Maybe the American Bass Anglers should put out a comic for kids with a message like this:

    Since PETA is teaching you the wrong lessons about right and wrong, you should teach them that bombing and arson are terrorism. Until PETA learns it's not fun to bomb and burn, keep your brothers and sisters away from them. They're so hooked on destroying the lives of those who disagree with them, and you could be next!

  • Hat tip: Weapons of Mass Distraction.

  • Lest We Forget

    Today is Pearl Harbor Day. Sixty-four years ago today, America was attacked by a foreign enemy; blindsided as she slept. Without provocation, the empire of Japan damaged or sunk 21 American ships at our Naval base in Hawaii. It may have been the single biggest mistake in the history of Japan.

    Stephen Ambrose, the late historian and author, had this to say on Pearl Harbor day in 2001:

    Right after Pearl Harbor, Winston Churchill came to the United States and he spoke to a joint session of the Congress, and he asked this question.

    "What kind of a people do they think we are?"

    Well, the Japanese found out. And the Taliban, now gone, apparently, but all of the fundamentalist terrorists in the world are going to find out.

    What kind of a people are we? We'll be glad to show you if we have to.

    Unfortunately, America isn't as unified in the wake of 9/11 as she was after Pearl Harbor was attacked. In the 1940's, under the leadership of a Democratic president, the Republican party adopted a policy that "politics stop at the shoreline." We may have bickered among ourselves regarding the best way to reach our goals, but in the 1940's, Americans of all political bents still shared the same goals. Liberal or conservative, Republican or Democrat, it didn't matter. The safety, security and freedom of America was paramount.

    Sixty-four years after Pearl Harbor, America is once again involved in a war against an oppressive foreign conviction. Radical Islam, like Axis fascism, is a force that aims for the destruction of the West. I'm not speaking metaphorically or allegorically, and I'd hope that you didn't need me to make that clear.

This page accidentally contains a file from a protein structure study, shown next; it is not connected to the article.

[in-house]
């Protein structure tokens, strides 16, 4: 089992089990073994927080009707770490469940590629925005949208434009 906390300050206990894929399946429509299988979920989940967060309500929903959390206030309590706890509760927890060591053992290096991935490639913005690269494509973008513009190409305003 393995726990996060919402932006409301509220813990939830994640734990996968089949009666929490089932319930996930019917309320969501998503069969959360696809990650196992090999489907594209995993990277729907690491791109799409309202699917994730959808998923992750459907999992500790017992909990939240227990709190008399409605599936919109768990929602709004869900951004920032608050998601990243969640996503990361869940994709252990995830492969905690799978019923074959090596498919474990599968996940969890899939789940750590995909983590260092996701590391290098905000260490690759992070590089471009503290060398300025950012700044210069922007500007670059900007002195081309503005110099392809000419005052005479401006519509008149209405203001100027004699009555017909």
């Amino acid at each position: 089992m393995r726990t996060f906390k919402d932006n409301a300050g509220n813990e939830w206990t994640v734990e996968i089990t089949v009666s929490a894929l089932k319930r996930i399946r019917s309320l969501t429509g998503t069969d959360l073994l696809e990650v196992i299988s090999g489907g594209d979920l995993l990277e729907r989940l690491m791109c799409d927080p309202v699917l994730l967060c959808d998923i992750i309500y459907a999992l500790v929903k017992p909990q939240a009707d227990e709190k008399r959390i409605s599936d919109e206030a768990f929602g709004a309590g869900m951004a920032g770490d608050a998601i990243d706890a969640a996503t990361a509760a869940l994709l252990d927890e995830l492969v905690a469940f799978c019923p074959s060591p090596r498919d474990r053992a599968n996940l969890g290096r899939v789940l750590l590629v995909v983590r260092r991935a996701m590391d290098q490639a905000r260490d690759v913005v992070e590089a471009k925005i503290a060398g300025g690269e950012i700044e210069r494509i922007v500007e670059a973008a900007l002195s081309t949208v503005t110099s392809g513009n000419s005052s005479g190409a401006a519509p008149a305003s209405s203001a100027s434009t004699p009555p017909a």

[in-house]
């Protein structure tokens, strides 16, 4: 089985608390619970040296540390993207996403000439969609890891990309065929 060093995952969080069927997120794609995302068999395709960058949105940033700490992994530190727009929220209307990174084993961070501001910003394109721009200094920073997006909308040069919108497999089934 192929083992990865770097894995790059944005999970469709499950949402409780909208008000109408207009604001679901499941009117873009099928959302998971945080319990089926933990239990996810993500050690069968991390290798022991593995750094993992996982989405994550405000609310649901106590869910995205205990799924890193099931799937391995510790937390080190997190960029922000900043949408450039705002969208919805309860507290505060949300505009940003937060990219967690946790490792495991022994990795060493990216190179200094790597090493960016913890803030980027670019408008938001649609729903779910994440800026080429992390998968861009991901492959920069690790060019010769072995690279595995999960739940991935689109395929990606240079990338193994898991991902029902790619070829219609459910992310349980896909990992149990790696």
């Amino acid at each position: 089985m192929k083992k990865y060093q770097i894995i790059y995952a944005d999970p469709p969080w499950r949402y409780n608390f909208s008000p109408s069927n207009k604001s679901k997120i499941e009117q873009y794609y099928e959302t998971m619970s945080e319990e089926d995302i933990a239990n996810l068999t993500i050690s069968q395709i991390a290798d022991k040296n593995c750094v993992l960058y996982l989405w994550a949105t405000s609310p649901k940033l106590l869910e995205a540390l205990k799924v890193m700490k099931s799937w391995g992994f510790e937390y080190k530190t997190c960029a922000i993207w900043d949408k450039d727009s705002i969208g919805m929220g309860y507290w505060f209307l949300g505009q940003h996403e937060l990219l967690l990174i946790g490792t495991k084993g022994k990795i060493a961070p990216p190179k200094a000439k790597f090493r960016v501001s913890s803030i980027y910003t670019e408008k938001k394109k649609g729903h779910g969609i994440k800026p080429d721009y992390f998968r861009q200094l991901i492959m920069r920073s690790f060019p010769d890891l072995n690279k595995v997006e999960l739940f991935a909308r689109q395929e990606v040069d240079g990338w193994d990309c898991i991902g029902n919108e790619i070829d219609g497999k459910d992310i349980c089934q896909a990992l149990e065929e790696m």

Axis fascism and radical Islam are two different names for the same evil. Both are grounded in a hatred of all Jews. Both seek global domination. Both are cancers born of hate, and neither is confined by the borders of any one nation. Both see their adversaries as less than human. Both want to bring about a new world order based on the template of their ideals. The name and face of our enemy has changed. That enemy's black, malevolent heart has not.

    Drowning in secularism and still struggling to recover from the drug-addled self-loathing of the 1960's, Americans seem to find it impossible to unite in this decade the way we did sixty-odd years ago.

    It doesn't have to be this way.

    I'm convinced that liberals once meant well. Facing up to our misdeeds as a nation has been difficult, but it has been done. Now, in the face of an enemy we've faced before, it's time to move on. There is a difference between regretting our mistakes and despising our essence. There is a difference between mourning our past and choking our future. America is more than the sum of her faults.

    America has done the right thing at great cost in the past. Now, with the war on terrorism, we are called to do it again. This will not be the last time we're called upon to take that action... unless we falter here.

  • Tuesday, December 06, 2005


    Two Stories Relevant To Nothing

    I've done little blogging (at least by my standards) for the past week. Mostly because I've been working some compulsory overtime. For whatever it's worth, here are some notes from the past several days.

    Plink! Plink! Plink! Plink!

    Last Wednesday, Wendy wakes me up in the morning with a sentence that begins "You're going to think I'm crazy, but..."

    I've learned that when she starts out that way, no good can come of it.

    "You're going to think I'm crazy," she says, "but I think there's something in the attic and it's trying to get out in the house!"

    Scenes from The Exorcist come into my mind.

    She elaborates "I hear something in the attic! It's tapping on the attic hatch!" (We have shuttle access to our attic.) "I think it wants out of the attic!"

    So I'm half asleep, half confused, and I think for a second and ask her if it's making a steady, rhythmic tapping noise, or a random tapping noise.

    "Oh, it's very steady. Very rhythmic."

    Then I ask her if it's raining outside. She says that it is. So, I get up and get a kitchen chair and drag it into the hall, right under the shuttle hatch. I stand on the chair, reach up and push the shuttle hatch up and a pint or so of water (extremely cold water) runs out on my face.

    Long story short, the roof vent had separated at one of the joints. We spent the rest of that day and part of the next with a kitchen pot sitting on that chair in the hall, catching the rain water. Then, when the rain stopped, I got on top of the roof with a bit of tin and some tools and some roofing tar, yadda yadda yadda... and, fifteen minutes later, problem solved.

    The thing is, I HATE heights. I despise them. I don't go on the roof unless I have to for emergency reasons. I decided that since I was going to be up there anyway, I'd take a couple of quick shots with our digital camera. That way, if I ever get to wondering what the view from the roof is, I can just review the pictures with my feet on firm, stable ground.

    Chester Becomes A Man

    Our Basset Hound puppy, Chester, turned eleven weeks old yesterday. To us he's still a baby... but he's clearly come to think of himself as a man.